Issue 13 / 27 September 2010

WE NO longer have effective and safe antibiotics to treat certain infections. It’s a situation that the World Health Organization has described as a “growing and global public health problem”.

The health catastrophe we potentially face was made clear at a recent international conference that reviewed the inexorable increase and spread of antibiotic-resistant microorganisms, the continued worldwide inappropriate use of antibiotics and an R & D pipeline of new antimicrobials that has slowed to a trickle.

The conference, at Uppsala University, Sweden, was organised by ReAct, a global network of individuals and organisations committed to action on antibiotic resistance.

Presentations at the conference, attended by 190 delegates from 45 countries, drew a parallel between global warming and antibiotic resistance through the collective failure of the current market system, research prioritisation, public policy and global governance to overcome this major health problem.

The basic problem with profit-driven pharmaceutical R & D is that there is no prospect of the pharmaceutical industry getting a reasonable return on investment from antibiotics compared with drugs used for chronic disease.

The use of new antibiotics that are active against resistant microorganisms must be restricted to preserve their efficacy.

Yet to give the pharmaceutical industry a return on investment, the price of restricted antibiotics would be so high it would deny access to people in developing countries with a compelling need for them.

Conference participants — including pharmaceutical industry representatives — agreed it is time to end the link between industry investment for new antibiotics and market sales and replace it with relationships that encourage wider access to these drugs without exacerbating antibiotic resistance.

Innovative suggestions to share R & D resources, risks and rewards between the public and private sectors included improved access to proprietary compound libraries, open source innovation platforms and public–private partnerships.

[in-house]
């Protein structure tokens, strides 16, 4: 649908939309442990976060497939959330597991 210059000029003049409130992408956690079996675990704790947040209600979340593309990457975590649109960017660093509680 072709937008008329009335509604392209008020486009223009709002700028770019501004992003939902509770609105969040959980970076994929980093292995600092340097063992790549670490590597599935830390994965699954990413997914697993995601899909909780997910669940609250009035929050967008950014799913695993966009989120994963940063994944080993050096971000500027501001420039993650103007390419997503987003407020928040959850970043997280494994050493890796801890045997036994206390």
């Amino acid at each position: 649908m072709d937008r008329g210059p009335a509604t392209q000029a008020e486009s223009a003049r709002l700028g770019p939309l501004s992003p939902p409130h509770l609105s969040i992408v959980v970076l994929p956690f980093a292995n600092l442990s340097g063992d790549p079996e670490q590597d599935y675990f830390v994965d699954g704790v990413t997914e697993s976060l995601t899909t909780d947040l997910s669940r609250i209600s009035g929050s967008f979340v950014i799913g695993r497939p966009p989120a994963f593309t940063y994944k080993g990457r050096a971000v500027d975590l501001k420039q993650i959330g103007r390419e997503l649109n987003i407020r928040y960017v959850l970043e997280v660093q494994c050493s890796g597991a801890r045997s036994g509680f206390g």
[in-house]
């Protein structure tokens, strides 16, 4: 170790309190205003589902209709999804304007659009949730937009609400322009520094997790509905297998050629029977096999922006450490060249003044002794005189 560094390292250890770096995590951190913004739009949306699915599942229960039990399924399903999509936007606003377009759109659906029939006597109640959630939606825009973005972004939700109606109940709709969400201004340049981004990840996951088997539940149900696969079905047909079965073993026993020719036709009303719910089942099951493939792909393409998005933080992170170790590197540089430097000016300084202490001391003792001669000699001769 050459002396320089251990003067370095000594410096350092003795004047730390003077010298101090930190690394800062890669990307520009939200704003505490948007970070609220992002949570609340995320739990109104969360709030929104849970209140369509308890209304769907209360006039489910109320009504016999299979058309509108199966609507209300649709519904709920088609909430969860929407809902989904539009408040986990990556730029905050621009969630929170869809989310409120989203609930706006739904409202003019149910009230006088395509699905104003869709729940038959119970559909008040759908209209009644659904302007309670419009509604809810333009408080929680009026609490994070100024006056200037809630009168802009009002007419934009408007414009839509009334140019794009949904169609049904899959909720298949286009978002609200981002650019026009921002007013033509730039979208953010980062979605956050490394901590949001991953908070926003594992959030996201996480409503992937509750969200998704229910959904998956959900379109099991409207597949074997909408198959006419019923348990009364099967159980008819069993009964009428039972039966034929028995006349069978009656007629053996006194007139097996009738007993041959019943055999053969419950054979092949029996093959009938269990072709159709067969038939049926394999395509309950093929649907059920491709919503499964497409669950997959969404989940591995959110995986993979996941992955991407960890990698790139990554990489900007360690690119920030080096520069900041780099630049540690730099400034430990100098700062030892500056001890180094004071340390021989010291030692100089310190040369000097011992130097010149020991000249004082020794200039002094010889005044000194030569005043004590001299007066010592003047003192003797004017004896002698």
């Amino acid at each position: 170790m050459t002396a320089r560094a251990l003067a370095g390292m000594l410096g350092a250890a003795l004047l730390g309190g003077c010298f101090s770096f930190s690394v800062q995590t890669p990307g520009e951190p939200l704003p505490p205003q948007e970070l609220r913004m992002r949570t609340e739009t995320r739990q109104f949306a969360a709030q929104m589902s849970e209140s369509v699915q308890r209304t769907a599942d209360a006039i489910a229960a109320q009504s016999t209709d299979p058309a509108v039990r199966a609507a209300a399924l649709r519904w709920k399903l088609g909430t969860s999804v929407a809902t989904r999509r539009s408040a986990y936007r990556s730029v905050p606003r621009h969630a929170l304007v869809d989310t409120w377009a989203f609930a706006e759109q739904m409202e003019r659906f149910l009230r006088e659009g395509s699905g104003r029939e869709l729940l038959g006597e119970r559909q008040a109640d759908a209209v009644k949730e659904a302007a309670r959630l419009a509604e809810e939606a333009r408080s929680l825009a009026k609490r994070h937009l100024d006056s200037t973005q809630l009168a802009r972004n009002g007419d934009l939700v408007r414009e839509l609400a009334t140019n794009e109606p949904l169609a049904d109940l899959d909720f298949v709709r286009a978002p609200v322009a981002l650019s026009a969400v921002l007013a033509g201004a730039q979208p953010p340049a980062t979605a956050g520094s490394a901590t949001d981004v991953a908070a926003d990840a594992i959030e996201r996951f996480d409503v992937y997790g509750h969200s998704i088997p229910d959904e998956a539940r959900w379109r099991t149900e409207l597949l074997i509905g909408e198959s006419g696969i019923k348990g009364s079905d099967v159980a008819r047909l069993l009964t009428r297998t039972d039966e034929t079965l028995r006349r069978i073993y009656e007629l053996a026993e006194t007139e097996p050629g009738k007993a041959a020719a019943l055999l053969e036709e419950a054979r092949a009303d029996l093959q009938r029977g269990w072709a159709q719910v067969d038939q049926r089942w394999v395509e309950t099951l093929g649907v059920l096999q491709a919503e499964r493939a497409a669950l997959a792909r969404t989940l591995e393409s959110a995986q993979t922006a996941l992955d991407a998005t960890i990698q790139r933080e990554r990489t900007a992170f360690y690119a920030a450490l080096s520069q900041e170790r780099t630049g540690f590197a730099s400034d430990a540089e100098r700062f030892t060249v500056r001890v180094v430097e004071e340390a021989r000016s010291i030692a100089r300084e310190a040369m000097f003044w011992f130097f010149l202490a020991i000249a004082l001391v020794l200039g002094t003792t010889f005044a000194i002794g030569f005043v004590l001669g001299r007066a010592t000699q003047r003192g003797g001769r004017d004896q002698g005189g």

Related tasks to maintain access to effective antibiotics are:

• Surveillance — monitoring antibiotic use and resistance patterns
• Infection control — curtailing the spread of resistant microorganisms and their genes
• Antibiotic stewardship — rational use, immunisation and better diagnostics
• Controlling non-medical antibiotic use in agriculture, aquaculture and veterinary practice.

Governments have been slow to recognise the implications of antibiotic resistance.

In 1998, Australian health and agriculture ministers established a Joint Expert Technical Advisory Committee on Antibiotic Resistance (JETACAR) that produced 22 recommendations, which were accepted, but after more than a decade only a few have been implemented.

But there is hope.

The Australian Commission on Safety and Quality in Health Care is working on some of the unimplemented recommendations, including antimicrobial stewardship to encourage appropriate use of antibiotics.

These and other strategies will be reviewed in February 2011 at a summit organised by the Australasian Society for Infectious Diseases and the Australian Society for Antimicrobials (ASID).

Dr Harvey attended the Uppsala conference with three other Australians. He was one of the inaugural authors of the Australian Therapeutic guidelines: antibiotic and a member of the federal government committee that devised the Quality Use of Medicines plank of Australia’s National Medicines Policy. He is currently an Adjunct Senior Lecturer in the School of Public Health at La Trobe University, Melbourne.

Posted 27 September 2010

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